Myeloma is a cancer of the plasma cells (a type of white cell). Plasma cells are found primarily in the marrow. About 90 percent of people with myeloma have disease involving multiple sites at the time of diagnosis. Some individuals have myeloma that progresses very slowly
(often referred to as “smoldering” or “indolent” myeloma).
In myeloma, a B lymphocyte (the cell-type that forms plasma cells) becomes malignant. Eventually, malignant plasma cells (myeloma cells) amass in the marrow and sometimes other sites in the body. The myeloma cells disrupt normal blood production, destroy normal bone tissue and cause pain. Healthy plasma cells produce immunoglobulins (antibodies) that protect the body against certain types of infection. The onset of myeloma interferes with antibody production, making people with myeloma susceptible to infection and other serious complications.
Living with Myeloma
An estimated 66,529 people in the United States were living with, or in remission from, myeloma.
An estimated 20,580 new cases of myeloma (11,680 men and 8,900 women) are expected to be diagnosed in the United States in 2009.
Gender. The incidence rate for the years 2002 to 2006 was 54 percent higher in men (7.1 per 100,000) than in women (4.6 per 100,000).
Race and Ethnicity. From 2002 to 2006, myeloma was the 10th most commonly diagnosed cancer among black men and women.
• The median age at diagnosis for blacks is 66.
• Blacks have more than double the incidence rate (11.7 per 100,000) of myeloma than whites (5.2 per 100,000).
• Black men who are 45 years and older have higher myeloma incidence rates than black women and white men and women.
• The highest incidence rates are found in black men 80 to 84 years of age (93.6 per 100,000).
Signs and Symptoms
The first symptom of myeloma is often bone pain from the effects of myeloma cells on the marrow. Fractures may occur as a result of the weakened bones. Anemia, recurrent infections or numbness or pain in the hands and/or feet (caused by a condition called “peripheral neuropathy”) can also be early signs of the disease. People with myeloma may have no symptoms or they may tire more easily and feel weak.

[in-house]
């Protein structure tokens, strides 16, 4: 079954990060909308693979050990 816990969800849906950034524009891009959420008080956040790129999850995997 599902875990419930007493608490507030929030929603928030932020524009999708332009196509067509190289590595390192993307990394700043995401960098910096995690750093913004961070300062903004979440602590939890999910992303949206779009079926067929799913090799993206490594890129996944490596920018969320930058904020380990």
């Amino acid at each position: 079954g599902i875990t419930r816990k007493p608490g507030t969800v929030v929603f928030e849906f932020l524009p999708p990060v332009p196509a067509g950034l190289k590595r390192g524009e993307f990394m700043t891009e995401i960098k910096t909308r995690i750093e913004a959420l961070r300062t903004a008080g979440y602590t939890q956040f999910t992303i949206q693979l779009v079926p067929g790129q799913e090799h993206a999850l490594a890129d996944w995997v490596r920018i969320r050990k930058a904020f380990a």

The cause of myeloma is unknown in most cases. Long-term exposure to certain chemicals seems to increase risk for developing myeloma, but most people who have myeloma do not have any history of such exposure, indicating that other factors must play major roles.
The goals of treatment for people with myeloma are to reduce symptoms, to slow disease progression and to provide prolonged remissions. There have been significant treatment advances in recent years. The approach for treating each person is customized, based on the extent of disease and the rate of disease progression. People who have a slow-growing myeloma and no symptoms, may not
need treatment immediately. Some people need only supportive care to reduce symptoms of anemia, high blood calcium levels, infections and/or bone damage or osteoporosis. Patients who require myeloma-specific therapies may receive combination drug therapy, high-dose chemotherapy with stem cell transplant (autologous, allogeneic or reduced-intensity allogeneic), radiation therapy for local disease and/or new and emerging drug therapies as part of clinical trials.
Current statistical databases show that overall, five-year relative survival in people with myeloma has improved significantly since the 1960s.
• Five-year relative survival has increased from 12 percent in 1960-1963 (for whites) to 37.1 percent from 1999 to 2005 (for all races and ethnicities).
• Five-year survival for white males (40.1 percent) increased the most.
• The three-year survival rate as of January 1, 2006 was nearly 56 percent.
Approximately 10,580 deaths from myeloma are anticipated this year.
Gender. Myeloma was the seventh most common cause of cancer death for black women and the twelfth most common cause of cancer death for white women from the years 2002 to 2006.
Race and Ethnicity. In 2009, approximately 3 percent of all cancer-related deaths among blacks is expected to be from myeloma.
• The mortality rate for myeloma from 2001 to 2005 for black men was nearly double the rate for white men (8.3 per 100,000 vs. 4.3 per 100,000). For black women, it was more than twice the rate for white women (6.0 per 100,000 to 2.8 per 100,000).
• The US median age at death from myeloma is 74 years. It is between 70 and 71 years for blacks and is 70 years for Hispanics.
This information has been provided by the Leukemia and Lymphoma Society.